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Additional info for 58.Speech and Audio Processing
X t−1 , cT1 ) t=1 P(x = arg maxC (4) T P(ct |c1 , c2 , . , ct−1 ) · t=1 T ≈ arg maxC T P(xxt |ct ) · t=1 P(ct |ct−1 ) (1) with X ϭ xT1 ϭ ͕x1, x2, . , xT͖ being the input vector feature sequence (frames) calculated from the observed waveform, in practical systems around 100 40-dimensional vectors/s input speech, with C ϭ cT1 ϭ ͕c1, c2, . , cT͖ being any valid symbol sequence and C* being the recognized symbol sequence with the highest probability among all possible sequences. In the case of word recognition, valid symbol classes ct are any words which are listed in a pronunciation dictionary that contains all words to be recognized as phoneme sequences; and in the case of phoneme recognition, valid symbol classes ct are all possible phonemes, which are, depending on the language to recognize, usually around 50.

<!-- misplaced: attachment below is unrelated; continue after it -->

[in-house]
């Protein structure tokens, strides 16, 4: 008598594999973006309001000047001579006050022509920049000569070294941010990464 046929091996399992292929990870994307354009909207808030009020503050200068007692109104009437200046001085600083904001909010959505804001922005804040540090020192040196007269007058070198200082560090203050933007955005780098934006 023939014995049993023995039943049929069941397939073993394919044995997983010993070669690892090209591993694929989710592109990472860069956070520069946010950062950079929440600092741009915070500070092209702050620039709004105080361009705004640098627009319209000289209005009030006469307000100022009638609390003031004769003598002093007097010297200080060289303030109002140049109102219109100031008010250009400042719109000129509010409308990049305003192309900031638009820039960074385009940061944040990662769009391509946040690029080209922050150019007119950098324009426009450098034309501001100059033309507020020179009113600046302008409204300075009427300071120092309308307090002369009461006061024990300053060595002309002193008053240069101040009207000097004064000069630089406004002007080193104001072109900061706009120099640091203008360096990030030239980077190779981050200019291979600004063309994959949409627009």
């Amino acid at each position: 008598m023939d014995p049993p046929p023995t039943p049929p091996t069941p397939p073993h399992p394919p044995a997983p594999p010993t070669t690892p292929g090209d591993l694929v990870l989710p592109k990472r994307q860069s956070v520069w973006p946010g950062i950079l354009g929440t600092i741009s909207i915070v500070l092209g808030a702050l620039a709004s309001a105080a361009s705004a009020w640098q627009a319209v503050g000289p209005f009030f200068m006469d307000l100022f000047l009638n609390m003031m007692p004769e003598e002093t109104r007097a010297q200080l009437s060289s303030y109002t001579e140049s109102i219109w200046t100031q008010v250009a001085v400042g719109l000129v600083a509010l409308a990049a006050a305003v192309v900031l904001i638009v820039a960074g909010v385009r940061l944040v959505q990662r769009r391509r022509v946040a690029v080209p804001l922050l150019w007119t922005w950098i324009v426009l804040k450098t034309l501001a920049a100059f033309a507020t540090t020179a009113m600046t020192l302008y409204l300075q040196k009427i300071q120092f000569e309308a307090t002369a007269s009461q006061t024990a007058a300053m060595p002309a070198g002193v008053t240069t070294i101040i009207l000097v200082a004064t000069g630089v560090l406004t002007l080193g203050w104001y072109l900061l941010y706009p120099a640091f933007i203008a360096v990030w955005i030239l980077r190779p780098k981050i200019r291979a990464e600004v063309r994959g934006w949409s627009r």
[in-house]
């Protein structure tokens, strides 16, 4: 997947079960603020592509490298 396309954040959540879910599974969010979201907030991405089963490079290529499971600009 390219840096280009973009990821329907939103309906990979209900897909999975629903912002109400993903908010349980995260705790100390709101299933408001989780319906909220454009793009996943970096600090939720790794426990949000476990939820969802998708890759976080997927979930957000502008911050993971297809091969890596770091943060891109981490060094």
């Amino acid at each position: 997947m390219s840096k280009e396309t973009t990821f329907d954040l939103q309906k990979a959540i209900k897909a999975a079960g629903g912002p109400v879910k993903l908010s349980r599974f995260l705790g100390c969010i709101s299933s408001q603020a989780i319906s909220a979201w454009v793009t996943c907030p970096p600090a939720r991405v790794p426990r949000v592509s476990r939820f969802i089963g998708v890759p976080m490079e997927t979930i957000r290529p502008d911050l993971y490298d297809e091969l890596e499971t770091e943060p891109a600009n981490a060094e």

These systems are often referred to as hybrid systems, because NNs are used in combination with other techniques like Hidden Markov Models (HMMs). Neural networks are not the only way to approach the subproblem discussed above, and in speech recognition they have to compete with other techniques—for example, unconditional mixture density estimation with Gaussian kernels. Although most of the current state-of-the-art speech recognition systems don’t use neural networks, systems based on NNs have a number of advantages, which include the following: (1) For similar recognition rates, NN systems are often faster than systems using the traditional techniques, often by a factor of 2 to 5; (2) for similar recognition rates, NN systems use, because of implicit parameter sharing, less parameters in the model, often by a factor of 5 to 10, which leads in turn to a system with lower memory requirements; and (3) NNs are, because of their in general very regular structure, believed to build easier in hardware than other model types.
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